What are the Different Treatments for Fatty Liver?
Fatty liver is a term commonly given to a medical condition known as fatty liver disease. A fatty liver develops when a type of fat known as triglycerides builds up in the cells of the liver. This fatty buildup can cause the liver to become inflamed and swollen and may lead to complications that may affect the proper functioning of the liver. Treatments for fatty liver may include lifestyle changes, the use of prescription medications, and surgical intervention.
A condition known as steatohepatitis is often present in people who have been diagnosed as having a fatty liver. In fact, in most cases, these two conditions go hand in hand. Steatohepatitis is a medical condition in which the liver becomes inflamed and enlarged due to the accumulation of fatty tissue. Some of the conditions that may lead to this fatty buildup include being severely overweight, consuming large amounts of alcohol, and having medical conditions such as diabetes. Treatments for fatty liver typically begin with diagnosing the originating cause of the fat accumulation.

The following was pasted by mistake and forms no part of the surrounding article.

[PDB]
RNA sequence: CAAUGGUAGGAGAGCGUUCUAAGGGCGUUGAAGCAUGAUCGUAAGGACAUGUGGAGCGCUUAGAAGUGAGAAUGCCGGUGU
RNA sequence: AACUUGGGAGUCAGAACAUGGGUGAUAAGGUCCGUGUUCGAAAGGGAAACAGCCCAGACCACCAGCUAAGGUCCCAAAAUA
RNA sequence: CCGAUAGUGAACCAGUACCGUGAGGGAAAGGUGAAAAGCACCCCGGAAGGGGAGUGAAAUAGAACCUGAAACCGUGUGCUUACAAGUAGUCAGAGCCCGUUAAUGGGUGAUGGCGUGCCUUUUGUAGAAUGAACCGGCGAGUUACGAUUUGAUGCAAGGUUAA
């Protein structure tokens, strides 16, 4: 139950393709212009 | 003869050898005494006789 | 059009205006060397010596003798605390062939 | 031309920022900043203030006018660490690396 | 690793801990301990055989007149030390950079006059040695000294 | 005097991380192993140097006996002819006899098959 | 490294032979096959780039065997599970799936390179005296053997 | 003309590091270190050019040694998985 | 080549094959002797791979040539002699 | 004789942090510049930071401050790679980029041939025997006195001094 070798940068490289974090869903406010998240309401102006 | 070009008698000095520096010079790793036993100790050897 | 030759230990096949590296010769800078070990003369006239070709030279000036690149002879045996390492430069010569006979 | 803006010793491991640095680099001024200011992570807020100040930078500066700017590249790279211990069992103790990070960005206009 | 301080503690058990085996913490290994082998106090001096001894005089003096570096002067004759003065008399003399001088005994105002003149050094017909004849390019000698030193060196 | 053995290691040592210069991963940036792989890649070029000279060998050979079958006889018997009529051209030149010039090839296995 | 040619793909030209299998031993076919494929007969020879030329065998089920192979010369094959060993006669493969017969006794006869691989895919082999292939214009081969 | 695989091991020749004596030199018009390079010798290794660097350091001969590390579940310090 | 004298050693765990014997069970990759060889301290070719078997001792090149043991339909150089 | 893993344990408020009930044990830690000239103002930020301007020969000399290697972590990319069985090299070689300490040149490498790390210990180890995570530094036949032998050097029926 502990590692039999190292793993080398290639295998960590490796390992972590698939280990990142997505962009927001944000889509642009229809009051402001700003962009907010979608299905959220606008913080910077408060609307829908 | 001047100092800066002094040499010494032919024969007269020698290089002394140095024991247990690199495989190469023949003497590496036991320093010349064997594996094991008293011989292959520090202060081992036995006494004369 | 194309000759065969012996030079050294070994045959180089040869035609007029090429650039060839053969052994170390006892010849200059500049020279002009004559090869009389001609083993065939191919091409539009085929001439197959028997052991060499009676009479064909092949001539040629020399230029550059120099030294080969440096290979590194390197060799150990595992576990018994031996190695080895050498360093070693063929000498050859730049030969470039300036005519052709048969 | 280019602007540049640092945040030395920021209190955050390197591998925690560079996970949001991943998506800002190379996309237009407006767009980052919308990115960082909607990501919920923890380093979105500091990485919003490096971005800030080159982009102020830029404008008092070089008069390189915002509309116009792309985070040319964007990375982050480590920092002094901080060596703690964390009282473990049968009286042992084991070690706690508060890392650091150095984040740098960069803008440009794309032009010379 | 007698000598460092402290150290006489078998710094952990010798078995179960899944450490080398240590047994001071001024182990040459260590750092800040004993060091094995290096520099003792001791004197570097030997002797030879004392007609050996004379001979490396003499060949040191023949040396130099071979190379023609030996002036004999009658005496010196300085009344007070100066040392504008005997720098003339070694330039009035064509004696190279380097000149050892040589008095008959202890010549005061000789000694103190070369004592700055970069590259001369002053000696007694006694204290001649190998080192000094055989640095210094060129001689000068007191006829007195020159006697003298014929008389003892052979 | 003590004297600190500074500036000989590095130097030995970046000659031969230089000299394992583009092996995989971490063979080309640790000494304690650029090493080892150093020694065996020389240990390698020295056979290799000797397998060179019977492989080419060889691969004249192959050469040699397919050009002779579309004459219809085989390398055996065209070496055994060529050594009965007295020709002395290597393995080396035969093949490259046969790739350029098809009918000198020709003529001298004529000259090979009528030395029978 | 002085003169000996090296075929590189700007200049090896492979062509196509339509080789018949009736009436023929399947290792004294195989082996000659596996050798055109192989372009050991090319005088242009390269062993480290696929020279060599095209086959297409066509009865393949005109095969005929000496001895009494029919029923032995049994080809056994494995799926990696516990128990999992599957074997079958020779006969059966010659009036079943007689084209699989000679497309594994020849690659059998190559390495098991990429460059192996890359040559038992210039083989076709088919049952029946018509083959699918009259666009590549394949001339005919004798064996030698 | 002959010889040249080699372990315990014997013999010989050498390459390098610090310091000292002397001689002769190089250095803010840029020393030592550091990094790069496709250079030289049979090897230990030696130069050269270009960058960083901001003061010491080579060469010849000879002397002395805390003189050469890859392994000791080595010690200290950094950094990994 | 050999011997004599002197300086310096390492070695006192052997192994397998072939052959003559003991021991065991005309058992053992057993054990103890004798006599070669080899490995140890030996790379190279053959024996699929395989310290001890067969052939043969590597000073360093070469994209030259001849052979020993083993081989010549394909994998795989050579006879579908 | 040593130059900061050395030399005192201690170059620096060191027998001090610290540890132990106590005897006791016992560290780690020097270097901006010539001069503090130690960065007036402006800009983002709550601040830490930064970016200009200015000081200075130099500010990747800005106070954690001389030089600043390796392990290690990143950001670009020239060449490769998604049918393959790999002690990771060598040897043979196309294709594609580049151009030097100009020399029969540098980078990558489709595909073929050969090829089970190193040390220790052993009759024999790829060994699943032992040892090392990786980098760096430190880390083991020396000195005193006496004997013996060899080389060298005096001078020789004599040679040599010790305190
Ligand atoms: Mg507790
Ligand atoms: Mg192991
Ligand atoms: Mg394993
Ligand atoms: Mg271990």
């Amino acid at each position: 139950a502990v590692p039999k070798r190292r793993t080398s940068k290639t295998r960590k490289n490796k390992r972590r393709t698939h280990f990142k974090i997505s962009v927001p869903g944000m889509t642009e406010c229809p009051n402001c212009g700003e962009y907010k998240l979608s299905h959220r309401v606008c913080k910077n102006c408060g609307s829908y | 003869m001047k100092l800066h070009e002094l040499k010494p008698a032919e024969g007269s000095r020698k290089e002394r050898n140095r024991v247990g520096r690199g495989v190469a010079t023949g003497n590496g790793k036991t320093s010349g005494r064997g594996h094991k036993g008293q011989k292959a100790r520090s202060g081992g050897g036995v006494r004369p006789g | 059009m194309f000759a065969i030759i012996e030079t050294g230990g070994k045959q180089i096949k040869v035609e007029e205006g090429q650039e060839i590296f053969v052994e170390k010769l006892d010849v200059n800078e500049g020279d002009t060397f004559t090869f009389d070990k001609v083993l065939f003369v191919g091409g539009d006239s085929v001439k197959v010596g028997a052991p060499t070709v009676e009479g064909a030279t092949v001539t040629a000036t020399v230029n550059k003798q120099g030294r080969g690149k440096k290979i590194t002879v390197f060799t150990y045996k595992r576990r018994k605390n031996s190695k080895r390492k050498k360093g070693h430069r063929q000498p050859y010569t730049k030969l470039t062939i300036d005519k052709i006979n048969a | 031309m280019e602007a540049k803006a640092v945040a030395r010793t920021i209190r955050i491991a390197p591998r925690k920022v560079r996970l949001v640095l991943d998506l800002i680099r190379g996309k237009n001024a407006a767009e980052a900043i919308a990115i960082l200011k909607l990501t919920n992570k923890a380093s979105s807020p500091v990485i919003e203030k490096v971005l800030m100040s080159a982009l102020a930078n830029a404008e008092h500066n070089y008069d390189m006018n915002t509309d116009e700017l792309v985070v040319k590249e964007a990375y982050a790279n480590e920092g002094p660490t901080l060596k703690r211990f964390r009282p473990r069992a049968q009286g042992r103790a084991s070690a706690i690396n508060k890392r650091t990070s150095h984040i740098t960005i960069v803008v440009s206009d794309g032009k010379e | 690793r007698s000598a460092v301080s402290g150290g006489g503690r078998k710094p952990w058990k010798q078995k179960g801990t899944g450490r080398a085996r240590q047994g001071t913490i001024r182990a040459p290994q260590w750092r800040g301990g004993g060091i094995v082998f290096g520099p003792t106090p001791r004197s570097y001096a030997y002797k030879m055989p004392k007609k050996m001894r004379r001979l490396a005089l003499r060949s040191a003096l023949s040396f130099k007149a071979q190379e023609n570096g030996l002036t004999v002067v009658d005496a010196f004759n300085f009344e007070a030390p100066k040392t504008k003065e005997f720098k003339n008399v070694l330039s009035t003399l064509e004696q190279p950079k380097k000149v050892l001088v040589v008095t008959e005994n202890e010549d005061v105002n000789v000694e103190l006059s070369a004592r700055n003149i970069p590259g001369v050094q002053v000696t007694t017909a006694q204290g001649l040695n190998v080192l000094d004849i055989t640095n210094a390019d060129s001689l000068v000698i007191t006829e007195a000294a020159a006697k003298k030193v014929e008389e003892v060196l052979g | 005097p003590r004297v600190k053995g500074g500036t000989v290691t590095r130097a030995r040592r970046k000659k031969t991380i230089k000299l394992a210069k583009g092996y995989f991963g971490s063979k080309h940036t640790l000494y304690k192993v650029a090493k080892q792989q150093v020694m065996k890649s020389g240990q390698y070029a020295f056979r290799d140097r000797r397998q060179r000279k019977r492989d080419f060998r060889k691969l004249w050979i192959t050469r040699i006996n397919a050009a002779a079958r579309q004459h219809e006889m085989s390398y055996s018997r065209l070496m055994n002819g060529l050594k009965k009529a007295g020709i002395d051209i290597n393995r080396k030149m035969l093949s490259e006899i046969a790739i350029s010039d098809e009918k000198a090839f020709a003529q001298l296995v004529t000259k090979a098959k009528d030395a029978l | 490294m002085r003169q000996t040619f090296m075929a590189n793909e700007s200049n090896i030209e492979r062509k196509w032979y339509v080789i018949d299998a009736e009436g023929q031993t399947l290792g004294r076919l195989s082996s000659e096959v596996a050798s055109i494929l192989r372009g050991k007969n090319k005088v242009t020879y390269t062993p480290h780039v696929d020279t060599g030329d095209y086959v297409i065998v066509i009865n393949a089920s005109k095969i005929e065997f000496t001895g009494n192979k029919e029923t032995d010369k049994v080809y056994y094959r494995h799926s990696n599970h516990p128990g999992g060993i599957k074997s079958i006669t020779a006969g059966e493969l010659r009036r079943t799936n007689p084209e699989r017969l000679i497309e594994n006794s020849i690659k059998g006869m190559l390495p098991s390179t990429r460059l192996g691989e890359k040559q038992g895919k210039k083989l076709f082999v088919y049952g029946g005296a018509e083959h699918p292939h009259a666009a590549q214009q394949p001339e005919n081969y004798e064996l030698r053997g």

Excessive alcohol consumption is a common contributing factor in developing a fatty liver. Over time, this kind of extreme alcohol use can lead to more serious medical conditions, such as cirrhosis of the liver, which may lead to liver damage. Treatments for fatty liver caused by excessive alcohol consumption begin with the patient no longer drinking alcoholic beverages. This important step may not always reverse any liver damage that may have already occurred, but it may slow the progression.
People who are severely overweight or who have lost a large amount of weight rapidly are more at risk for developing a fatty liver. People with diabetes are also considered at higher risk for developing this condition, especially if the diabetes is not properly controlled. Maintaining a healthy diet and consulting with a doctor on a regular basis are important treatments for fatty liver that are based on prevention of the condition among those with the highest risk factors.
Prescription medications used to control underlying causes of fatty buildup, such as diabetes, are important treatments for fatty liver. Scientific studies continue in an effort to find medications that may be successful in slowing liver damage. In some patients with this condition, surgical intervention may become necessary. When severe liver damage has occurred, a liver transplant may be among the only fatty liver treatment appropriate for the patient. Fortunately, this type of drastic treatment is not needed in most people who are diagnosed with fatty liver disease.
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